Monday, December 08, 2008
Levine, Anna. 2008. Freefall.
I am about to jump. I am about to jump wearing a full load on my back. Feet, knees, hip, back, roll. Crammed tightly, the pack is stuffed with my anxieties, fears--and army-issued parachute. It is secured to my chest with strings and clasps. It hold my heart in place, should it try to break free. When the time is right, I will yank the cord. At that moment, the pack will open. My fears will rise to the dome of my chute, where they will hover. And for a moment I will be free of them. Feet, knees, hip, back, roll.
I loved the opening of Freefall. It was a nice introduction to our heroine, Aggie, and her situation--she's an Israeli woman embarking on a new phase in her life: serving her country as a paratrooper. The book is set in Israel. And it features Aggie and her friends and family. Every person--man or woman--is required to serve their country for several years. It doesn't mean that all people see active combat duty, but for some it does. Aggie's family wants her to be assigned a desk job; a job where she'll be as safe as anyone can be in these dangerous days where terrorists can wreak havoc on ordinary citizens in their homes, schools, and workplaces. But Aggie...Aggie is considering joining an elite paratrooper troop (or are they called squads?). Regardless of the term, Aggie is considering active duty, something that will challenge her physically, mentally, and emotionally. The book is about more than army training--far from it--it's about life: friendship, family, and love. Aggie is falling for the brother of one of her best friends. And he just happens to be a solider.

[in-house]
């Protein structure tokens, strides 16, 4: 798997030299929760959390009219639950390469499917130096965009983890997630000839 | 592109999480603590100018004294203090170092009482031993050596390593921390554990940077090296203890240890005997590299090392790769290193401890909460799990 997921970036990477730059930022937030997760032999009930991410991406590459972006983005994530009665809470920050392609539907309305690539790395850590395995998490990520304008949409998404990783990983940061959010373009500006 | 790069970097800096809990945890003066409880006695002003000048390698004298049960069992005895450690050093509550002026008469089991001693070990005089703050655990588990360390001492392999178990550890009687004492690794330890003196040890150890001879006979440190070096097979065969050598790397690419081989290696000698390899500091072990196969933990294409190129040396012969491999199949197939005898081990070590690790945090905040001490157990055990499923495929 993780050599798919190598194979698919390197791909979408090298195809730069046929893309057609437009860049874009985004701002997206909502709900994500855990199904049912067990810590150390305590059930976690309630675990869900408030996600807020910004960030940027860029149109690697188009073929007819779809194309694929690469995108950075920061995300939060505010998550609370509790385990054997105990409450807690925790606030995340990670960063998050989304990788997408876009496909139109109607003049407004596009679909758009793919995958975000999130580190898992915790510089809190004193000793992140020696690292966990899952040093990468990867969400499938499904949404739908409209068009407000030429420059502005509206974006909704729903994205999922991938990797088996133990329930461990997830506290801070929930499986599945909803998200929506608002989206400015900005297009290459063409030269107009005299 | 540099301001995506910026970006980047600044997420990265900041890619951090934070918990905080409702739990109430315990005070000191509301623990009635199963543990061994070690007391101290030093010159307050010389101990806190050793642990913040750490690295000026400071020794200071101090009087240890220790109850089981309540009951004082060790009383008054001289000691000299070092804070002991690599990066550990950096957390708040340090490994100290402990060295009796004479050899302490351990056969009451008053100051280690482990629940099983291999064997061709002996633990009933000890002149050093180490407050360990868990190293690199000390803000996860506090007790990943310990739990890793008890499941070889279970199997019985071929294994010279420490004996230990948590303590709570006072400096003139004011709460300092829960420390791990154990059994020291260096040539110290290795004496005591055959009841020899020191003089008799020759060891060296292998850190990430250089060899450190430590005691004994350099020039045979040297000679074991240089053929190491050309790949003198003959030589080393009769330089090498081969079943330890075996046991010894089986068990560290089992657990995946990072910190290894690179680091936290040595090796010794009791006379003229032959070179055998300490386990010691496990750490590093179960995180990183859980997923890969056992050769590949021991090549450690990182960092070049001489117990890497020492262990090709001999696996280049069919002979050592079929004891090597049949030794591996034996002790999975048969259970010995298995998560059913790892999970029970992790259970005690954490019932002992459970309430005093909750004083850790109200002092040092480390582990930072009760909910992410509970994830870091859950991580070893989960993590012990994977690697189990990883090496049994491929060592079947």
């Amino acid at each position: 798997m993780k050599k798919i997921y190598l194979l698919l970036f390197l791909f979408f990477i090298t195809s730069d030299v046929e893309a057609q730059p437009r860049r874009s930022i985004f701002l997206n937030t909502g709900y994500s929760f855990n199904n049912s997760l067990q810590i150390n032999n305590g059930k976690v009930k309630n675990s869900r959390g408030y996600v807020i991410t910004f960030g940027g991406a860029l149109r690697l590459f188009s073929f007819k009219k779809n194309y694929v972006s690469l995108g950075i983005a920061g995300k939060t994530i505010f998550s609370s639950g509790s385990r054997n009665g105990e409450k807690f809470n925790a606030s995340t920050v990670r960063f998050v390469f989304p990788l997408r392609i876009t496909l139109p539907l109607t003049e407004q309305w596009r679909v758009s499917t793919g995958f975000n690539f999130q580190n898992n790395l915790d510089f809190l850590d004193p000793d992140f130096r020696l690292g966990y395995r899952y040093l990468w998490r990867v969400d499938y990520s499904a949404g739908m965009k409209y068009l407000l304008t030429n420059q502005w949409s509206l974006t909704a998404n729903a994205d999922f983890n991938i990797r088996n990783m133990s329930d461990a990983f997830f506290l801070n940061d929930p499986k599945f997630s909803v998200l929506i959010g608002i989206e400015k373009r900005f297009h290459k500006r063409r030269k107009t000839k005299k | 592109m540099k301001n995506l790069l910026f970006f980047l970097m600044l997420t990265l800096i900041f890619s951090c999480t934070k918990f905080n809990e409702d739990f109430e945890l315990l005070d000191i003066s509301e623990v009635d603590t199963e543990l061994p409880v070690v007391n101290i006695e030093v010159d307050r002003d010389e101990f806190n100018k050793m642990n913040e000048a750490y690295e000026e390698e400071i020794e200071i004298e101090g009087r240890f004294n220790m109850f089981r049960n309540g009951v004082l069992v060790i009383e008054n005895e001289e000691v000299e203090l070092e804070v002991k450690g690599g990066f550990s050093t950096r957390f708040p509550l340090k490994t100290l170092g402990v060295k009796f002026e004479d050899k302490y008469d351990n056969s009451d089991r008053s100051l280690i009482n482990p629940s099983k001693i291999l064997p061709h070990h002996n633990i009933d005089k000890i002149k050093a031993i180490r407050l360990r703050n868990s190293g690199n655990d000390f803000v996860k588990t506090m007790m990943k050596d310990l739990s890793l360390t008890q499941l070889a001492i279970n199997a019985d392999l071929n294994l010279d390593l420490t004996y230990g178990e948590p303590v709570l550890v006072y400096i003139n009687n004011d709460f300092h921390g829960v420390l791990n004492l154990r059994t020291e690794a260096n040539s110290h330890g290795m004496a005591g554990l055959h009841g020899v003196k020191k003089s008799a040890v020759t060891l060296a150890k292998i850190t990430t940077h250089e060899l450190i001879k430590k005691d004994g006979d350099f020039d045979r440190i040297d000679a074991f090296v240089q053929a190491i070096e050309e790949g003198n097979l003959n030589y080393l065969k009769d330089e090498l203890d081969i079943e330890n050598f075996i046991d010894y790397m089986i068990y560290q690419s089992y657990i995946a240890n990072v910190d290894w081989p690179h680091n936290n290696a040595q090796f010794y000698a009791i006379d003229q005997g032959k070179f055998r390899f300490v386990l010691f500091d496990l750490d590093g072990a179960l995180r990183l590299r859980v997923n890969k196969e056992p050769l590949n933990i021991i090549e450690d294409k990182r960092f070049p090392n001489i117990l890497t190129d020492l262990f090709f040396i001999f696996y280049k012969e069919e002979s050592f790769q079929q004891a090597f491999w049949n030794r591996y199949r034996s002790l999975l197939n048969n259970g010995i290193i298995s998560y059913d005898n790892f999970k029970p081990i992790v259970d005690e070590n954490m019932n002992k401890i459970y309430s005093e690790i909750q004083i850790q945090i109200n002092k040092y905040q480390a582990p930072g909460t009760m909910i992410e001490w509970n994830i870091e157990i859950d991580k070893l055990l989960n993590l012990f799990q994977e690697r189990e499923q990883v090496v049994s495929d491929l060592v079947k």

What I enjoyed about Freefall is that it gives a new perspective. I don't know about you, but I don't come across many books set in Israel narrated by female soldiers, books that provide a unique take on what it is like to live in a country where the threat of terrorists or war (some threat or another) is always lurking. While there are elements that will more exotic to readers, there are many elements that will feel familiar--her thoughts, feelings, and concerns about friendship and love and life.
I liked Aggie, and you may like her too.
© Becky Laney of Becky's Book Reviews